On Monday 12th August 2013 David Cameron and Patrick McLoughlin (Minister for Transport) announced a total of £148 million 'new' funding for cycling between now and 2015
(that's £77 million per annum). It was heartening to see this get such substantial, in-depth coverage from the BBC, especially the comment from Chris Stewart, their Look North Chief Reporter
who castigated authorities for building 'cycle lanes' alongside 70 mph dual-carriageways that forced those on a bike to risk their lives crossing 70 mph slip roads at right angles.
However, as Christian Wolmar
(who is seeking the Labour nomination for 2016 mayoral election) and Mark Ames of the ibikelondon blog
have pointed out, the total funding we're getting is only getting about £17 million a year more than we got every year until 2010 with Cycling England, a quango that distributed £60 million per annum to cycling projects. Why was this money cut off in 2010? David Cameron, Nick Clegg, and the Coalition immediately cancelled it, of course, when they came to power
. So the government now is, in fact, woefully trying to make up for three years, and £180 million, of missed investment in cycling with a pitiful £77 million a year. That's a joke, if you ask me.
So, the total funding announced for cycling by our national government is, we can all admit, an insultingly small amount. There are, however, are a few rays of light for cycling advocacy in the UK. The first is the language that this new spending announcement is couched in. In the government's own press release
the word 'segregated' occurs three times, including 'a new segregated Super Highway from east Leeds to Bradford City Centre'. This is a substantial improvement on the situation even three years ago, and will hopefully prevent large amounts of government money being wasted on schemes that do a negligible amount to promote cycling (such as the £500,000 travesty that is Scotland's Nice Way Code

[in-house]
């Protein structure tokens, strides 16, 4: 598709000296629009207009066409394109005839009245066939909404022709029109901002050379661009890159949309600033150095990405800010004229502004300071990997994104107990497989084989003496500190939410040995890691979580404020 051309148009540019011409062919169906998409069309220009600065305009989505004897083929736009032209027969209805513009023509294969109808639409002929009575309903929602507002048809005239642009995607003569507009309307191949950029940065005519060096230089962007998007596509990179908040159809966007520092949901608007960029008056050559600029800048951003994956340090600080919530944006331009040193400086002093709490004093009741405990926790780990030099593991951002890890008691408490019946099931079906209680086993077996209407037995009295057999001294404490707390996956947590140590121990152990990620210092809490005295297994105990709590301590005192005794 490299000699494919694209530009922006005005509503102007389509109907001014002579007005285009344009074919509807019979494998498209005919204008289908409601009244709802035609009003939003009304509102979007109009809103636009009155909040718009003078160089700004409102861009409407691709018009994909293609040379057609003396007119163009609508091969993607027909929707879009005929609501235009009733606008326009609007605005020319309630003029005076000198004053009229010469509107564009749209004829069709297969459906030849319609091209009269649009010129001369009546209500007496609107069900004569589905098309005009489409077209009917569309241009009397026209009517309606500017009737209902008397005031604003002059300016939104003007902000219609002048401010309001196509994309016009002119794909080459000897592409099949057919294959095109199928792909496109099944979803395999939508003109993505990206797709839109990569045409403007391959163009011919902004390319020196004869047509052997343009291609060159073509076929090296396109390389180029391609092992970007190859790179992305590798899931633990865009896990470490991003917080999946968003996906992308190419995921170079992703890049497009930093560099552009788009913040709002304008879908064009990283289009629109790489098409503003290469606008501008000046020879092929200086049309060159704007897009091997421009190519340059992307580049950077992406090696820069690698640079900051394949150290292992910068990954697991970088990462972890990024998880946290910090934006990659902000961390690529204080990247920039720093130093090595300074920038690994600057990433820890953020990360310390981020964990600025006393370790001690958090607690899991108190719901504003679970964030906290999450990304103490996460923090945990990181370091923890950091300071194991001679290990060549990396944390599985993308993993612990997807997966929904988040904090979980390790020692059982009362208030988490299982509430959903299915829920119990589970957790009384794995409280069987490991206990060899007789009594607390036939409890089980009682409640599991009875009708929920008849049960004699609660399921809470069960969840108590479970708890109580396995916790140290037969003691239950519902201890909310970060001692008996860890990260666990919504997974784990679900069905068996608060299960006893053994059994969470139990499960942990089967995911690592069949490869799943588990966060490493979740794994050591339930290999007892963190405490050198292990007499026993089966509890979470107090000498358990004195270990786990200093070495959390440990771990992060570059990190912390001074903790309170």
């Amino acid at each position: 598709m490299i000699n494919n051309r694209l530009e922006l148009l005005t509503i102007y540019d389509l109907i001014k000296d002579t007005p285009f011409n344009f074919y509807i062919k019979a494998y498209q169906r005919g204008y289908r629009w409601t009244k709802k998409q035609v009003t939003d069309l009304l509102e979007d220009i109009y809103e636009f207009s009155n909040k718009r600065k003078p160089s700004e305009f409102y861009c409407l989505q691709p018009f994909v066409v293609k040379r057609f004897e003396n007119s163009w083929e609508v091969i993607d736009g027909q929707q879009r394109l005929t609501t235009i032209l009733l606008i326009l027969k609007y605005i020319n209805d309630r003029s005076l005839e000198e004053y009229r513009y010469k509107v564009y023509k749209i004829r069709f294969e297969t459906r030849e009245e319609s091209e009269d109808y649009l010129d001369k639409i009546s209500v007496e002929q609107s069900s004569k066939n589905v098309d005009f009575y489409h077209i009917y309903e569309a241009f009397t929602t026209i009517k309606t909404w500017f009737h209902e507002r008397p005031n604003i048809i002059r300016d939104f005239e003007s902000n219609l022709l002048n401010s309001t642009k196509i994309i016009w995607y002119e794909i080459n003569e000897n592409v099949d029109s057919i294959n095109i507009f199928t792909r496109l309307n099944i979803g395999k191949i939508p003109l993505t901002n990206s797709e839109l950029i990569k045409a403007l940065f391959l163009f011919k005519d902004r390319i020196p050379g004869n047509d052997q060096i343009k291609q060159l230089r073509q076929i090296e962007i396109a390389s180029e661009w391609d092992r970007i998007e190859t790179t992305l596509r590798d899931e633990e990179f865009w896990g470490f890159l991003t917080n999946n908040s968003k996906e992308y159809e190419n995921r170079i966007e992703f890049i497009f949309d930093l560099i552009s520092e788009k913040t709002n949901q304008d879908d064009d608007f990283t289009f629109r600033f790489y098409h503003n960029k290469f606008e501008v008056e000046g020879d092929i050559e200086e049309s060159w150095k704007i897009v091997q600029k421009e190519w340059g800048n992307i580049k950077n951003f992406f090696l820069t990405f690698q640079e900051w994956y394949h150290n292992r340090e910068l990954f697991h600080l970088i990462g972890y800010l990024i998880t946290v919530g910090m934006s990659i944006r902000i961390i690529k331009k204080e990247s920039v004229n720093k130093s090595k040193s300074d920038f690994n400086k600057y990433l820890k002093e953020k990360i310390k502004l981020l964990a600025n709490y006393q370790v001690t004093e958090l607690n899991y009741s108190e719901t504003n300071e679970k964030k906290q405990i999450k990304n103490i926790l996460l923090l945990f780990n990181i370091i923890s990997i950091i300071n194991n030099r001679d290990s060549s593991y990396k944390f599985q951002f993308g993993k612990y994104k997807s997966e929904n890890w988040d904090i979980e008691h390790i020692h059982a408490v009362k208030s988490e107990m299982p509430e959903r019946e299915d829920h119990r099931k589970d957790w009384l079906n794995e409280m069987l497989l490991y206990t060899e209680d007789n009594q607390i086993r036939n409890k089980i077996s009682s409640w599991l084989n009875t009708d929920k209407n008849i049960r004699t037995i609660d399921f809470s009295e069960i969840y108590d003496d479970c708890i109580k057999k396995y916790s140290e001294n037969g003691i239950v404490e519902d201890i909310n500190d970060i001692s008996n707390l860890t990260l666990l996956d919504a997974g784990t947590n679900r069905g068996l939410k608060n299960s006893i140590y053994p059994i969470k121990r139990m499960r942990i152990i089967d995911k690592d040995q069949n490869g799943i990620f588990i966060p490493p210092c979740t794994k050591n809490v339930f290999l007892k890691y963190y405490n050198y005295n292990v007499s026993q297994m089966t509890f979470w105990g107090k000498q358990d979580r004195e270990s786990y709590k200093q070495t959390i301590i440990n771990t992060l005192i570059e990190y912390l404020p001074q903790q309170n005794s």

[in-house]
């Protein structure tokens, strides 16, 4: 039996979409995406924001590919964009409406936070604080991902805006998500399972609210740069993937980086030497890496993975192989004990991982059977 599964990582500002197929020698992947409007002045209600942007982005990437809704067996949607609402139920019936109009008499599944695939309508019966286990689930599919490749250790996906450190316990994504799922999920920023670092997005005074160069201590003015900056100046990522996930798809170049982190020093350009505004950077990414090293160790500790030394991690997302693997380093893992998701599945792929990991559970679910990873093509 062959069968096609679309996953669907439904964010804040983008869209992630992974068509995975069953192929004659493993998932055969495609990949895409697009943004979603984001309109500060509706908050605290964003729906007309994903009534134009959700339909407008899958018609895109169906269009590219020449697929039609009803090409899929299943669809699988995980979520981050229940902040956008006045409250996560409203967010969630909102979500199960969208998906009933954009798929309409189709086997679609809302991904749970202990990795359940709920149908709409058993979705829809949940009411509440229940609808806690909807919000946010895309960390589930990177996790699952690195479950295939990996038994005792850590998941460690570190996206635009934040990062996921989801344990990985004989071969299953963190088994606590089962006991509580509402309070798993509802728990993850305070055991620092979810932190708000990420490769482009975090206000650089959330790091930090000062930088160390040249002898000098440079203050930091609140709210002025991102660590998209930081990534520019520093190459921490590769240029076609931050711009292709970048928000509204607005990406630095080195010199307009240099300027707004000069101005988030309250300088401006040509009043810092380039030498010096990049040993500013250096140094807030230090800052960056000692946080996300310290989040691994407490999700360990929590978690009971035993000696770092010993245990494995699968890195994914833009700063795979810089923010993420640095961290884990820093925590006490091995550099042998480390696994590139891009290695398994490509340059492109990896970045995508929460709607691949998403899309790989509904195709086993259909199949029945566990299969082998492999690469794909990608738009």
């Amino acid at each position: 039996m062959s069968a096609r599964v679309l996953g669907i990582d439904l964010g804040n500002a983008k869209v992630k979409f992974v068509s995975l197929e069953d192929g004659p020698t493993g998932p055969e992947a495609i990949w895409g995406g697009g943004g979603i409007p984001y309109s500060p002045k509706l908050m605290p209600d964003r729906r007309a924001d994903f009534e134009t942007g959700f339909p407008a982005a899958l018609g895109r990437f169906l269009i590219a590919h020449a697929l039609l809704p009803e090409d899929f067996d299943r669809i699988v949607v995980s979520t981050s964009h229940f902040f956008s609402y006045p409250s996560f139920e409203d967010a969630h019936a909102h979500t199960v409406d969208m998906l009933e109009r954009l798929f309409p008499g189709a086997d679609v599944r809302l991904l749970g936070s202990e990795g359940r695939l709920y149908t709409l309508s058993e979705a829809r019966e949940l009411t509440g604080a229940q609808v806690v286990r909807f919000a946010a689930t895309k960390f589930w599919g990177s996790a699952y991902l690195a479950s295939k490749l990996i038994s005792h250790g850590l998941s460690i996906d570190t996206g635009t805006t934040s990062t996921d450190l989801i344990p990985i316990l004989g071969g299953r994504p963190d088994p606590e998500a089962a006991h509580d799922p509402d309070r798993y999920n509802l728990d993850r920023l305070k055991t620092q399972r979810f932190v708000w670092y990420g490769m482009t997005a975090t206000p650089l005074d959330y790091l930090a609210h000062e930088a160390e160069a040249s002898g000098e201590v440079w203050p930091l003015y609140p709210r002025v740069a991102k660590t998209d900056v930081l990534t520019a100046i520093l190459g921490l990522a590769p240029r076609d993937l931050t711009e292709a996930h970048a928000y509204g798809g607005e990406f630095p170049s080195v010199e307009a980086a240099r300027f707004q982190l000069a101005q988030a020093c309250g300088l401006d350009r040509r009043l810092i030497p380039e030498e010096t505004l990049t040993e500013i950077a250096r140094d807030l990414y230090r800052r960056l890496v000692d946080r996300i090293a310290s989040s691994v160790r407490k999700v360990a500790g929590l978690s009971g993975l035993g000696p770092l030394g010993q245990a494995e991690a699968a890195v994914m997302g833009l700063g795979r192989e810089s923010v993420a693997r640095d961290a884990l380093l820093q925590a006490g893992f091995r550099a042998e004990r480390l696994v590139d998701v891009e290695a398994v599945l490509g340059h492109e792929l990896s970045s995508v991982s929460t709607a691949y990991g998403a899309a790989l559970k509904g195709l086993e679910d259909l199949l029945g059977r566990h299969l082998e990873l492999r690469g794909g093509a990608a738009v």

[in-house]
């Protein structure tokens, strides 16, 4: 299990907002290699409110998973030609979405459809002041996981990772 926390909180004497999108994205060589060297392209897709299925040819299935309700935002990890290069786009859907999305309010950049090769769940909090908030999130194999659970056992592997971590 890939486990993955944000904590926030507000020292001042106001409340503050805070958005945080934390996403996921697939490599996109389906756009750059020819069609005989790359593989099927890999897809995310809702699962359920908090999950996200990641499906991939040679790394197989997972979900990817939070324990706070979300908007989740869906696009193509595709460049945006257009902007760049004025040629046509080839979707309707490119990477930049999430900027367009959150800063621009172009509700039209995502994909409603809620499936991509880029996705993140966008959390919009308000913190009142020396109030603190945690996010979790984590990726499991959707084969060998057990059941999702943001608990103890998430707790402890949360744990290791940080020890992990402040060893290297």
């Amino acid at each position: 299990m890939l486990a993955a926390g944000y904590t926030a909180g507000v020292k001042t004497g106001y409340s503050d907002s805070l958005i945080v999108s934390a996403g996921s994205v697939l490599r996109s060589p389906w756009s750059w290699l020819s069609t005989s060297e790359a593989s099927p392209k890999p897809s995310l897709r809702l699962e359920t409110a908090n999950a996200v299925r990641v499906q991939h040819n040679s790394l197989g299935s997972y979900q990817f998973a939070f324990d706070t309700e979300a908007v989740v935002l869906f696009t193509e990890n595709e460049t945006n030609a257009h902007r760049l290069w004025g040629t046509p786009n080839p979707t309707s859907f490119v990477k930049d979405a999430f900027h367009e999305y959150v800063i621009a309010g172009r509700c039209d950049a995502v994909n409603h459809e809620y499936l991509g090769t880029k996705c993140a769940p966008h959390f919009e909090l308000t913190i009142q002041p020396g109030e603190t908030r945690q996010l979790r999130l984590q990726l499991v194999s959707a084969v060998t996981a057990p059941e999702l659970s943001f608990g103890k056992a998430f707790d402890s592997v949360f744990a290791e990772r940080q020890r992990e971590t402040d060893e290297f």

). Moreover, the use of the key word 'segregated' will help stop local authorities getting away with putting blue paint in the middle of a general traffic lane which Boris Johnson choose to use for most of his largely useless 'Cycle Superhighways'
(which were even lambasted by his political ally and new Cycling Commissioner, Andrew Gilligan
Given that there are still significant numbers of 'cycling advocates', especially in organisations like CTC (The National Cycling Charity), who neither understand nor support the segregation of cyclists and motor traffic – nor cyclists and pedestrians – it is in many ways remarkable that a largely Conservative government is in a small way helping establish segregated cycle lanes as the 'gold standard' that local councils should be aiming for. The fact the government has embraced segregation (at least in name) is a testament to the effectiveness of The Cycling Embassy of Great Britain
(which formed partly in response to the ongoing opposition to segregation in existing cycling advocacy groups like CTC), the London Cycling Campaign's 'Love London, Go Dutch' campaign, The Times'
'Cyclesafe' campaign, and Andrew Gilligan and Boris Johnson's 'Cycling Vision for London', published in March 2013, which implicitly established segregated routes as the ideal road-layout to ensure cycle safety and high rates of cycling.
Another significant element of Monday's announcement is the extent to which David Cameron and Patrick McLoughlin have publicly associated themselves with cycling. (Patrick McLoughlin even wrote a comment piece for The Times in support of i
t! Hard to imagine Philip Hammond, the previous Minister for Transport, doing the same.) This public association of key politicians with cycling not only helps further normalise it as a majority mode of transport, but also makes the government more accountable for future cycling deaths. When someone dies because of using a form of transport which you have actively 'sponsored' and encouraged, you are more responsible that if someone dies using a form of transport you have completely ignored for the last 3 years (as the Coalition has done). With Monday's announcement the Conservative majority of the Coalition has started a conversation about cycle advocacy which they were refusing to engage in, even last year. This is surely a good thing.